“Looking back I am more happy with a dinner my great boss gave me many years ago than a loyalty bonus of substantial value from an ahole years later.”
“Does “go on vacation and bring me the receipts – you look like you need it” count? If so, yes – and what worked was the fact that this particular boss noticed that I was run down and ragged and did, in fact, sorely need a vacation, and that I was going to find an excuse not to go unless she did something about that, too. Also, I couldn’t really afford a trip at the time, so the money did actually matter, too.”
4: Financial rewards work better when people need money
This one ain’t exactly a mystery – if employees need money, giving them money makes them happy.
“A friend of mine once told my managers manager that I was so tired (I was working 14-16 hours a day, seven days a week for 3 months) I had fallen asleep in the cinema watching the latest 007 movie (so, not something by krzysztof kieslowski). My managers manager said that he’d reimburse my ticket. I thought nothing of it, but got a note from him saying that there’s money for a dinner also, and then a 2.500 USD extraordinary payout. It made a huge difference and impact, I felt really appreciated (because money was a factor in my life back then). Today, it wouldn’t make any big changes.”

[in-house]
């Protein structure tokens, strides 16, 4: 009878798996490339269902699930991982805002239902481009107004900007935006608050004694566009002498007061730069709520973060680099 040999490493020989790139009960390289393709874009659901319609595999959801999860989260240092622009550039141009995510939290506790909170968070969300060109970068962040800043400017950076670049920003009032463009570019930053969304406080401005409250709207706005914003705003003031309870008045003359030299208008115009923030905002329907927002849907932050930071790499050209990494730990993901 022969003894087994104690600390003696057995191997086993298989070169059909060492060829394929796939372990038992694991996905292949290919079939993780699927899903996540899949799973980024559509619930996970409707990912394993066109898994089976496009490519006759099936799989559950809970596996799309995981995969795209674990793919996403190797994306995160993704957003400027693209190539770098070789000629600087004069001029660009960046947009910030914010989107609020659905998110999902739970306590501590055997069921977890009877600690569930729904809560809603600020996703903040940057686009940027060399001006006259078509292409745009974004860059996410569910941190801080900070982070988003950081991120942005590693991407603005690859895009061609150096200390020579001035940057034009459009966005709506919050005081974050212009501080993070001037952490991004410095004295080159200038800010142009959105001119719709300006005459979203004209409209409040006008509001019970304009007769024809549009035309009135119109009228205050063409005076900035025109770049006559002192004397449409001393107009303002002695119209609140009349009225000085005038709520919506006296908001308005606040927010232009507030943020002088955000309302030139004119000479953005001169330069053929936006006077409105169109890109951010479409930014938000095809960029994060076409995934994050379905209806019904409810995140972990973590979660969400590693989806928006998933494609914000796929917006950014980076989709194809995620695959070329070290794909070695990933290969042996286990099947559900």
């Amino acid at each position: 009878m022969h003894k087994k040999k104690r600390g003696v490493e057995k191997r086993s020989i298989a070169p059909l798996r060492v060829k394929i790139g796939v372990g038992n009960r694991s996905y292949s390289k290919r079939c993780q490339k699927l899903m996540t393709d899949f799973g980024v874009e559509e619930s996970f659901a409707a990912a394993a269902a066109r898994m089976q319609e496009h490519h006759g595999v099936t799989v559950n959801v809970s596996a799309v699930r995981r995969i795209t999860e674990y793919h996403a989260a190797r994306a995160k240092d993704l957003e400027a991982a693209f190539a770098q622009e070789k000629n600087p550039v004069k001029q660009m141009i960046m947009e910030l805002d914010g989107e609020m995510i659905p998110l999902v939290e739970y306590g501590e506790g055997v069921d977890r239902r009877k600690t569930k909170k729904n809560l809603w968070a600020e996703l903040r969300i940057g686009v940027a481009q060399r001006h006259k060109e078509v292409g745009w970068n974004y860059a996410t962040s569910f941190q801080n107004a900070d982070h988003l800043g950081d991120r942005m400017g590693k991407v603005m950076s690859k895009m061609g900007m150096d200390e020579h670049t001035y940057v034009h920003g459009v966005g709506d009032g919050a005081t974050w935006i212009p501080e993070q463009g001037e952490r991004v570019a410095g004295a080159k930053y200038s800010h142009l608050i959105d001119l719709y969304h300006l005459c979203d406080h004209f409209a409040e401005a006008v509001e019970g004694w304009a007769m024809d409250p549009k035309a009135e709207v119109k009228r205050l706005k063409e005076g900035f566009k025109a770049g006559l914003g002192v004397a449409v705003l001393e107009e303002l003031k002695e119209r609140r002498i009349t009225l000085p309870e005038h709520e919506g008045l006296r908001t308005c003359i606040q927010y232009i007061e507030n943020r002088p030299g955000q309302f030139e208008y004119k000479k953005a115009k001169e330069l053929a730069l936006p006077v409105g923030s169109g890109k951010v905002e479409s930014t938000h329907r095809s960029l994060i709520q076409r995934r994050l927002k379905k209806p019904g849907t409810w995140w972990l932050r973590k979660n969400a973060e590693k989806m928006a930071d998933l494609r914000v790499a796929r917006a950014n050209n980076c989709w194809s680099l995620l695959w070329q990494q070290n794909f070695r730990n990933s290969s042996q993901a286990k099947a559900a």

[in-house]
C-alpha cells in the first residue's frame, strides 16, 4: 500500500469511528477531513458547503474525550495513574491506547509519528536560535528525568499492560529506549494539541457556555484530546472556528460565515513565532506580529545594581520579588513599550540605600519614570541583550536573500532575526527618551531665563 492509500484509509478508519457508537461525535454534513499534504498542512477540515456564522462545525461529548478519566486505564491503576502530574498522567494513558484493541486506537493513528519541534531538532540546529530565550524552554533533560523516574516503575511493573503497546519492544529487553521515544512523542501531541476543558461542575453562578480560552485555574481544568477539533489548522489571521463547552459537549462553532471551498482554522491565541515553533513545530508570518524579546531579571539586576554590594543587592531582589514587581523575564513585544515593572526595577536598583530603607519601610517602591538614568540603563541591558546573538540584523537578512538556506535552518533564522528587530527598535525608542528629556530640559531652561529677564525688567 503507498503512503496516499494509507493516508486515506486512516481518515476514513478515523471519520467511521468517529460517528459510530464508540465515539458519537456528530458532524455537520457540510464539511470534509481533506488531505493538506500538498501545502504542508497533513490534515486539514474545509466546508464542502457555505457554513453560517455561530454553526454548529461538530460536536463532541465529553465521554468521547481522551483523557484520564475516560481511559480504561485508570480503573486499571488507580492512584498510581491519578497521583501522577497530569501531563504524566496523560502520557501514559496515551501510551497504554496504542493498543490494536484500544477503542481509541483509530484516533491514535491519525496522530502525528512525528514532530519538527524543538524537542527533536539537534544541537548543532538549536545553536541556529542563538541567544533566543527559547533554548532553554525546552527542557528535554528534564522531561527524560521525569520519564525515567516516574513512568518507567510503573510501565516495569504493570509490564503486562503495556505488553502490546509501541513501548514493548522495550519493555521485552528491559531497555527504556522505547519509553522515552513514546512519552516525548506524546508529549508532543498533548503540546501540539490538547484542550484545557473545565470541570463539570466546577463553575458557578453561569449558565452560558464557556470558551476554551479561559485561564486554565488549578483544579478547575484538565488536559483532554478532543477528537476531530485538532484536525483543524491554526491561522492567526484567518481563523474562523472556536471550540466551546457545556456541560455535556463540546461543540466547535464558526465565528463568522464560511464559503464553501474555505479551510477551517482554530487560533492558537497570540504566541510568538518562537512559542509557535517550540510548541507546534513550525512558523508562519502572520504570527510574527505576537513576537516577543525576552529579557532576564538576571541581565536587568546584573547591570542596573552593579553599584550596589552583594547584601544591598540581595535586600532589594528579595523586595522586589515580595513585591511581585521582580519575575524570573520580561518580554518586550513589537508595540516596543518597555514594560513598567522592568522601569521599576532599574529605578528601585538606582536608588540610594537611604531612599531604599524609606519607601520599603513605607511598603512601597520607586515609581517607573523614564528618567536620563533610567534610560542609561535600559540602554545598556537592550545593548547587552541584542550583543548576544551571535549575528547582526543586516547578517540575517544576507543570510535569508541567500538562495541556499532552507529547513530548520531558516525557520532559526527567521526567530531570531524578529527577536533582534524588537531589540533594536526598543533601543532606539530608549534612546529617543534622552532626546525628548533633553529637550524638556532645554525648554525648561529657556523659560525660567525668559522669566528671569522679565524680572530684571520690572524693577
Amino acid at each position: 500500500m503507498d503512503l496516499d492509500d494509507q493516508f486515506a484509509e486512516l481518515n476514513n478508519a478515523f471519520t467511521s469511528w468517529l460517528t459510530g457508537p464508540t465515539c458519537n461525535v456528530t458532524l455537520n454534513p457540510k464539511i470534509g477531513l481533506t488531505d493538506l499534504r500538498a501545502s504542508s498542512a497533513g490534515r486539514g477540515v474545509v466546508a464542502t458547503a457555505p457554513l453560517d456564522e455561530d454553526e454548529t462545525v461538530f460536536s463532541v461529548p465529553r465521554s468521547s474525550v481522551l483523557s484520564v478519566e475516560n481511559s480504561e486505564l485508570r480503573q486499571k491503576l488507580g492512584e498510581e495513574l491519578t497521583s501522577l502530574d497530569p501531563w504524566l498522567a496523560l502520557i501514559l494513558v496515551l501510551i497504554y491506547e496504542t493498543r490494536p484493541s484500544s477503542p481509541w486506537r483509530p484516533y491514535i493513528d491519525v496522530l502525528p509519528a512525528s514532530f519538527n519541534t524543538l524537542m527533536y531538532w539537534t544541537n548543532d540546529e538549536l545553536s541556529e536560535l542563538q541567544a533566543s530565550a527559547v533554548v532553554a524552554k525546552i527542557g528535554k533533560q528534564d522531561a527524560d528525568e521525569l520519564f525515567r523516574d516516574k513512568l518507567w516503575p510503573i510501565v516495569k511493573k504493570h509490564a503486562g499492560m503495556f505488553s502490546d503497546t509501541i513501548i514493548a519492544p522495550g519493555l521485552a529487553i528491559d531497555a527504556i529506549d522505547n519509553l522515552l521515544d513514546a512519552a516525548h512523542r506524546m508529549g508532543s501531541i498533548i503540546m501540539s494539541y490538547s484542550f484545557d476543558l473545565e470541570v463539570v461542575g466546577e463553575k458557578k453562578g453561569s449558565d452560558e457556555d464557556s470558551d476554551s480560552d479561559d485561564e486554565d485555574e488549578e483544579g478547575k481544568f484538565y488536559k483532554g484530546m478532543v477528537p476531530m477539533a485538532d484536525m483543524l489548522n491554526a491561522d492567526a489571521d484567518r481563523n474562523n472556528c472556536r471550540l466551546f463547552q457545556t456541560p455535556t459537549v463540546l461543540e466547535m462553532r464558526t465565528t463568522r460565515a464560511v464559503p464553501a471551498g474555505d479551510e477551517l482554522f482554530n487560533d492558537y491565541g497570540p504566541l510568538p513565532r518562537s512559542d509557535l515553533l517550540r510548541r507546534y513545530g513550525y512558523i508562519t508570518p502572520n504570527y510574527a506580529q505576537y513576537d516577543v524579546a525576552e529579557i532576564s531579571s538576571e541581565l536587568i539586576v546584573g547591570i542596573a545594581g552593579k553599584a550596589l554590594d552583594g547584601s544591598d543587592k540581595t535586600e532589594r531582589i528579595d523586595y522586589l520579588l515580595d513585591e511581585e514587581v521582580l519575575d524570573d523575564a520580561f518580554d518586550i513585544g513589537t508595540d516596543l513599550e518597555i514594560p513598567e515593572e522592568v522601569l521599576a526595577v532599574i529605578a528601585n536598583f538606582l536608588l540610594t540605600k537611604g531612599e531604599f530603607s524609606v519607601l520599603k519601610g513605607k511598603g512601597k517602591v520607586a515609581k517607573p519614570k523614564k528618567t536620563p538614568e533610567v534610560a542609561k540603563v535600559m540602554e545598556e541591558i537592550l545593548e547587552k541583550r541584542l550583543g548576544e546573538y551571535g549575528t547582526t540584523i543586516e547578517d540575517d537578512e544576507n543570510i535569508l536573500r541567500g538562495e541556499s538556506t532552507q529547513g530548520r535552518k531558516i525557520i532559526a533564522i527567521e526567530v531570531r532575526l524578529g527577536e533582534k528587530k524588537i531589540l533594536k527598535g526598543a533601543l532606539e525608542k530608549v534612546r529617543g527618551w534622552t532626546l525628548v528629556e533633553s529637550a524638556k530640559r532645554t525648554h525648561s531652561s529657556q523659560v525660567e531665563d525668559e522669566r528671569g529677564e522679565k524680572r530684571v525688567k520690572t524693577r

“Once, when I was young and working at my first real job. When Christmas arrived I got a box full of Christmas related food and snacks. This was also my first time living on my own – I expected nothing and was very happy to get food and snacks that I could not afford on my own back then.”
5: But many say rewards don’t work for them
I got so many replies from people who said that they had never received a financial reward in a way that worked for them. In some cases, they even made things worse. Here are some of the replies:
“I have also tried being incentivized where it felt more like a stressful factor than an incentive. I think – for me at least – the task has to hold meaning and the reward has to be at a reasonable level to balance out the extra effort.”
“Never. I was always rewarded with recognition, a new problem to solve and more responsibility. The pay was always more than I wanted to spend, and I never thought about it”
“Nope. Did once get one so small the entire team thought of giving it back. As a reward for our efforts it was actually a demotivating insult. No bonus is better than a belittling bonus IMO.”
“Yes, momentarily. Because the amount was substantial. Another time, yes, because I didn’t expect it. Both times, the feeling lasted about a week….. then it was ‘same old, same old’🤨”
“Honestly, no, I don’t think I have. I’ve valued the money, and sometimes felt trapped in my role and retained by the expectation of receiving it, but not felt motivated by it. Achievement, thank yous, helping my team, making things better and purpose all motivate me more.”
“Only ever earned sales commission as a bonus, and never has it had any effect on my motivation or behaviour.”
“In the past I’ve received a surprise bonus at the end of a big project and it was a moment of happiness and motivation. “Hey, these people appreciate the work we did!” But when the next three projects finished up and no such bonus appeared, it was demoralizing in that the Board appeared to have lost interest or appreciation for the years of work that went into the projects.”